In which two documentary editors continue their discussion (the ethical bit), and enjoy very tasty Vietnamese salads. (I immediately remember that in Montreal, Vietnamese would be my go-to lunch when I’d be eyeball deep in a project. I don’t know why that is. Anyone who does and shares it here… I owe you one Vietnamese lunch.)
There’s an interview in the film I’m making with my partner right now, where one of the main characters meets an official from the sanitation ministry of Kenya. They’re talking about the slum of Kibera, and how projects always concentrate on one small area of the slum: “It’s a culture. They come and go, come and go.” Makes sense based on what I’ve seen: got something to test out? Bring it to the most disposable people on the planet. If you’ve seen the film the Constant Gardener, a fictionalized but not by much account of some of what goes on in Kibera, you get a sense of it with locals being guinea pigs for anti TB medication, anticipating a worldwide epidemic around the corner (Are they testing Ebola stuff right now I wonder).
So what’s the difference when it comes to filmmakers? You’ve got a story to tell, you go in, befriend them, spend time with them, and somewhere in them give them some sliver of hope: someone’s interested in my story! Something might happen! Then you’re gone.
I know the drill: we’ve got our own lives and taking on someone else’s problems above and beyond the context of your film is more than a little daunting. You can hope that it will somehow help the people in it, but above and beyond that, how do you determine where your responsibility rests?
The great Steve James did the Good Pitch with his film the Interrupters (see it now if you haven’t already!), at the same time as we were pitching our project, and he brought his lead character in from Chicago to Silver Springs to boost the level of the pitch and help get the film finished and, more importantly, out there. Clear example of using what you’ve got to get a film done, including the characters.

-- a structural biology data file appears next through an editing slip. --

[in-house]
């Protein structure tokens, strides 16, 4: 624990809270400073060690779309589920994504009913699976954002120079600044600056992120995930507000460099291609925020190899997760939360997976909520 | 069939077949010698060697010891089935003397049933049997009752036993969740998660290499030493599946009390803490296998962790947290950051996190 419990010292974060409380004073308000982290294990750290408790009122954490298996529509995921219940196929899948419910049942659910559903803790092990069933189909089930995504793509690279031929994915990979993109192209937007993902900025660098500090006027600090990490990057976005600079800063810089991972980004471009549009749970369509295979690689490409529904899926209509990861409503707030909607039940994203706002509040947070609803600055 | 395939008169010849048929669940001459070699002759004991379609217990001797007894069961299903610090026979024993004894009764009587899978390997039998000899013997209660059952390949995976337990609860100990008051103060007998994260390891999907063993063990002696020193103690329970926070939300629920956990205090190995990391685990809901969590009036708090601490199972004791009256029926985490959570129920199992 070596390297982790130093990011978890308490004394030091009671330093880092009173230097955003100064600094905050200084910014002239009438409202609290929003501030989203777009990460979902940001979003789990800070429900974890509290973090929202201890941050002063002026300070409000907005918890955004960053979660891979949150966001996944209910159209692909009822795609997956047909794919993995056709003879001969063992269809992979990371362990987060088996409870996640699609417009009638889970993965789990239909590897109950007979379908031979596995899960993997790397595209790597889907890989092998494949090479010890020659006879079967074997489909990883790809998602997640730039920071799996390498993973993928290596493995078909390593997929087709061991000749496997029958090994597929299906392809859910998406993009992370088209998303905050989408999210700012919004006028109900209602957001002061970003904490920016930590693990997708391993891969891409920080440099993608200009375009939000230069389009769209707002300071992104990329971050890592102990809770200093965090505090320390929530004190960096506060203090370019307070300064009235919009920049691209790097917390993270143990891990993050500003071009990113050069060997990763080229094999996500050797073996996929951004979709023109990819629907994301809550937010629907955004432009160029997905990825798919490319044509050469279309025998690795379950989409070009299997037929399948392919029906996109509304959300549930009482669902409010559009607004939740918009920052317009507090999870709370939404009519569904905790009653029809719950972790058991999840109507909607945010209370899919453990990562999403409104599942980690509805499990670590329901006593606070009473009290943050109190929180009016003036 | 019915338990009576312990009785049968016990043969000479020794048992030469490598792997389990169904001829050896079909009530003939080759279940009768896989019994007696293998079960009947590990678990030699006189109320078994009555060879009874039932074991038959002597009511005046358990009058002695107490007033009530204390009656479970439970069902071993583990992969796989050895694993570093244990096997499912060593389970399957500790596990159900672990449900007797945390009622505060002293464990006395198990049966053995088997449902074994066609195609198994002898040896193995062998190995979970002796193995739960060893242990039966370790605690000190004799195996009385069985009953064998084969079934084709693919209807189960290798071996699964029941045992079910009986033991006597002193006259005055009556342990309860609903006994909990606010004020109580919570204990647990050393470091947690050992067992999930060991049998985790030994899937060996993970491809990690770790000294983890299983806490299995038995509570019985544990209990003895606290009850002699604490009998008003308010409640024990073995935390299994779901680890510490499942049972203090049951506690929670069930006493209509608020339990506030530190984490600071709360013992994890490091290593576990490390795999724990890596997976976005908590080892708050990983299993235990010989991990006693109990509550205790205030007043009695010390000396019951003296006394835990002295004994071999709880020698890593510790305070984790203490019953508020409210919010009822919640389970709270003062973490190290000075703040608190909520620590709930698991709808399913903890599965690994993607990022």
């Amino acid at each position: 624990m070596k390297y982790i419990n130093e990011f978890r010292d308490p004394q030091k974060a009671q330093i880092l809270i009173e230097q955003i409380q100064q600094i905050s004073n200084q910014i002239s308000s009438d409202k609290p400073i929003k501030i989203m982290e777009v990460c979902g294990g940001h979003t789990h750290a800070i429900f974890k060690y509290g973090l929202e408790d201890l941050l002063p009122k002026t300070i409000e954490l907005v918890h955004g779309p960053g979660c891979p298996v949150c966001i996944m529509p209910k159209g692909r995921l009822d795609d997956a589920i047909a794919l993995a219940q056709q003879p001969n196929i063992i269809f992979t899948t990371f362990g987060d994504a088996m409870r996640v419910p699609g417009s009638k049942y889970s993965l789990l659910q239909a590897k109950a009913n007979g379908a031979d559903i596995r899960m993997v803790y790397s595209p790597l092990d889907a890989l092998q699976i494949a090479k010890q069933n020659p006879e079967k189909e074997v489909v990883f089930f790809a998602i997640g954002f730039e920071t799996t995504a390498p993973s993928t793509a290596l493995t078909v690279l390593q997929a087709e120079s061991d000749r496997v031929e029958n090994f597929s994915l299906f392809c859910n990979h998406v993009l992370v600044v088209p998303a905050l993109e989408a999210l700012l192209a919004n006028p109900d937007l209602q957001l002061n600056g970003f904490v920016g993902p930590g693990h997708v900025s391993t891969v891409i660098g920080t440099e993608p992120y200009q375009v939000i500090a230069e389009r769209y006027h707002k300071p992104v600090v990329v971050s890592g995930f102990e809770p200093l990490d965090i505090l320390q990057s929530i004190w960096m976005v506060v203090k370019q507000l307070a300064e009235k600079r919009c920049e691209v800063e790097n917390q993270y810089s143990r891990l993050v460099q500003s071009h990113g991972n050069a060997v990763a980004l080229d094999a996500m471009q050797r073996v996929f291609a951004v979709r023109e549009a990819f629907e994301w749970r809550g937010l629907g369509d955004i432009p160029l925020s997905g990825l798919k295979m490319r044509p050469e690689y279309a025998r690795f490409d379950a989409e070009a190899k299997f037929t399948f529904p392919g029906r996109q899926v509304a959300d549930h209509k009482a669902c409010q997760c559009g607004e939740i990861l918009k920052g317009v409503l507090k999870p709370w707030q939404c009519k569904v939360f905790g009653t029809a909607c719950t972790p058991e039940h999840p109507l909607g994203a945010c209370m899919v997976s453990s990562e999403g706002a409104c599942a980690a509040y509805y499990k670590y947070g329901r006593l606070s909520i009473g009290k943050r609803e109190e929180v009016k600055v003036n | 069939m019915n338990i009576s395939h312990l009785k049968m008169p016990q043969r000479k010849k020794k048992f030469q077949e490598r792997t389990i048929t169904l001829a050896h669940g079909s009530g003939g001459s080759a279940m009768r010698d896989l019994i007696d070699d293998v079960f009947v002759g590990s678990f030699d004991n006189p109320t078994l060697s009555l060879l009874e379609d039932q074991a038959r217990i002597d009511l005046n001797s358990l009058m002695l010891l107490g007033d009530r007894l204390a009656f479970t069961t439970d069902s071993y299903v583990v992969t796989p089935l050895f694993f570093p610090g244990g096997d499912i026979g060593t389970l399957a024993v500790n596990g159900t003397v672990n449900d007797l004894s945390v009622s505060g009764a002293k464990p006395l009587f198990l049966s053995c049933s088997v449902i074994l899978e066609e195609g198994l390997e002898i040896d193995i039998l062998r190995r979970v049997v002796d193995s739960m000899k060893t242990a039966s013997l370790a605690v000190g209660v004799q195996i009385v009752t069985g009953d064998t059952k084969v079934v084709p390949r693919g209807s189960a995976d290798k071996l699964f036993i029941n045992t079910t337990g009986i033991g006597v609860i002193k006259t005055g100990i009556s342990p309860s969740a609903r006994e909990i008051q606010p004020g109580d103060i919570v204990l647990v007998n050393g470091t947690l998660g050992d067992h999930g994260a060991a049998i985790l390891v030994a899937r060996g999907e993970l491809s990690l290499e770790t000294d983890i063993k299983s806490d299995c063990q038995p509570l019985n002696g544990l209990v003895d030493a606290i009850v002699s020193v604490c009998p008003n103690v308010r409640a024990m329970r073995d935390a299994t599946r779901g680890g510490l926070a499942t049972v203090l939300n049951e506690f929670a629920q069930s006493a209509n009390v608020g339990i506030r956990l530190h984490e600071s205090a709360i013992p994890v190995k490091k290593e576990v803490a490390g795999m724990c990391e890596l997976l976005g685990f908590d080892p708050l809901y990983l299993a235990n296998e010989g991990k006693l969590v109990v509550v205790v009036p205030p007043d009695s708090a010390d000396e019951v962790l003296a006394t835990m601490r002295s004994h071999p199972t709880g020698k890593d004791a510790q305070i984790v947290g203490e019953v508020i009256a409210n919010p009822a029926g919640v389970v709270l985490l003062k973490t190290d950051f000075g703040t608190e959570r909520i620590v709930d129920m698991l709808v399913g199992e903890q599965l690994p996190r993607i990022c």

But not only did James partner up with a mass of anti-violence groups, youth groups, etc, but when that same character grew ill later down the line, James was able to successfully raise funds to battle her disease.
I’m not saying marry your characters, and hell, not every character is necessarily going to be folks you want to hang out with, but I can’t help but feel there’s a certain responsibility at play when you open a wound, to figure out what conclusion you have to bring your part in the story to, then do it.
The other editor, between bites of Mango salad, discussed how the scale of the projects he works on can vary, but since becoming a dad he tends to stick to slightly less dark material. I have to say, it does get harder to watch the horrific bits of humanity play out on screen when you picture your kids in your mind’s eye all the time.
The stakes are different when the story’s scale is more intimate. Then I think the ethical considerations have to be more about honesty. As we said in part 1, sometimes you have to lie to tell the truth. Maybe you alter the timeline of events slightly for dramatic effect. Or exaggerate a character’s qualities to either get the point across or make them cinematically as interesting as you found them in the first place.
My background was fiction, so I play perhaps a little more fast and loose with the literal “reality” of a story. But I think that’s the difference between journalism and storytelling. I’m a firm believer that if changing some of the details help the deeper truths of a story to come out, then that’s good. It’s all subjective anyway, and the voice you have comes out in developing a film whether you want it to or not. Might as well play it for its strengths.
I’m stretching away from the actual lunchtime conversation a bit, but this is the gist of it. And isn’t that kind of the point?